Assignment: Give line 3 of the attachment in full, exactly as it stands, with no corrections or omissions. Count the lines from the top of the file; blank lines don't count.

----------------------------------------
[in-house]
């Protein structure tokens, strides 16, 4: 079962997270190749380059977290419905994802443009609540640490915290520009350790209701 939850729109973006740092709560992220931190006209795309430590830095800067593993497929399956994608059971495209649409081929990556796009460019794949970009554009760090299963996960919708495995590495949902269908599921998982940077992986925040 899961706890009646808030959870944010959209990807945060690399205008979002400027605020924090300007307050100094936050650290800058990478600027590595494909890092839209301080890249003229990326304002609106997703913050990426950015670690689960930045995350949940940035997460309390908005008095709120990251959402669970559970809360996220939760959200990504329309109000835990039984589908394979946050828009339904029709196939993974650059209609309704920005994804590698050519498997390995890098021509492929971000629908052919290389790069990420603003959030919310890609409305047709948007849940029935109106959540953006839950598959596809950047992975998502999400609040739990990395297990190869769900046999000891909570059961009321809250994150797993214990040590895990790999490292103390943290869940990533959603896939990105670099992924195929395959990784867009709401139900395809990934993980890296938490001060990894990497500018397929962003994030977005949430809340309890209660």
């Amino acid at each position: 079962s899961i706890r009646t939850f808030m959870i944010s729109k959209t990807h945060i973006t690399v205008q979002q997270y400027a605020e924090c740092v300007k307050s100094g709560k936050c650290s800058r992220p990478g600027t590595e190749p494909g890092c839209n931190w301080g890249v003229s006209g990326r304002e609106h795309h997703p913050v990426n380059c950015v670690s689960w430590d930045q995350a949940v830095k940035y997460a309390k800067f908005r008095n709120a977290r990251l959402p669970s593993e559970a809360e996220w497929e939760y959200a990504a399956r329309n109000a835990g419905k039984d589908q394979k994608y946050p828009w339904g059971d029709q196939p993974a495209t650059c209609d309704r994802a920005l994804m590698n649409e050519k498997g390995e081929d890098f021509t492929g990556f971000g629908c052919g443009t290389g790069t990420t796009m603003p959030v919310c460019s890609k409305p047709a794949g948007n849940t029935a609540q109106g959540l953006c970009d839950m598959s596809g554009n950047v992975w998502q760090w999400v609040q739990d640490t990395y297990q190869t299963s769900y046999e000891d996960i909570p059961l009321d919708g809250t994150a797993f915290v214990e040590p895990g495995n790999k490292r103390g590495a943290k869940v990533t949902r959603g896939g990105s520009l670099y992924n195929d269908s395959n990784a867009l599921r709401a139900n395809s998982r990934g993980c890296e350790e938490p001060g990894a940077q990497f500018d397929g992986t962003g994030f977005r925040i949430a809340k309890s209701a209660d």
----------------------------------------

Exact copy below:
């Amino acid at each position: 079962s899961i706890r009646t939850f808030m959870i944010s729109k959209t990807h945060i973006t690399v205008q979002q997270y400027a605020e924090c740092v300007k307050s100094g709560k936050c650290s800058r992220p990478g600027t590595e190749p494909g890092c839209n931190w301080g890249v003229s006209g990326r304002e609106h795309h997703p913050v990426n380059c950015v670690s689960w430590d930045q995350a949940v830095k940035y997460a309390k800067f908005r008095n709120a977290r990251l959402p669970s593993e559970a809360e996220w497929e939760y959200a990504a399956r329309n109000a835990g419905k039984d589908q394979k994608y946050p828009w339904g059971d029709q196939p993974a495209t650059c209609d309704r994802a920005l994804m590698n649409e050519k498997g390995e081929d890098f021509t492929g990556f971000g629908c052919g443009t290389g790069t990420t796009m603003p959030v919310c460019s890609k409305p047709a794949g948007n849940t029935a609540q109106g959540l953006c970009d839950m598959s596809g554009n950047v992975w998502q760090w999400v609040q739990d640490t990395y297990q190869t299963s769900y046999e000891d996960i909570p059961l009321d919708g809250t994150a797993f915290v214990e040590p895990g495995n790999k490292r103390g590495a943290k869940v990533t949902r959603g896939g990105s520009l670099y992924n195929d269908s395959n990784a867009l599921r709401a139900n395809s998982r990934g993980c890296e350790e938490p001060g990894a940077q990497f500018d397929g992986t962003g994030f977005r925040i949430a809340k309890s209701a209660d």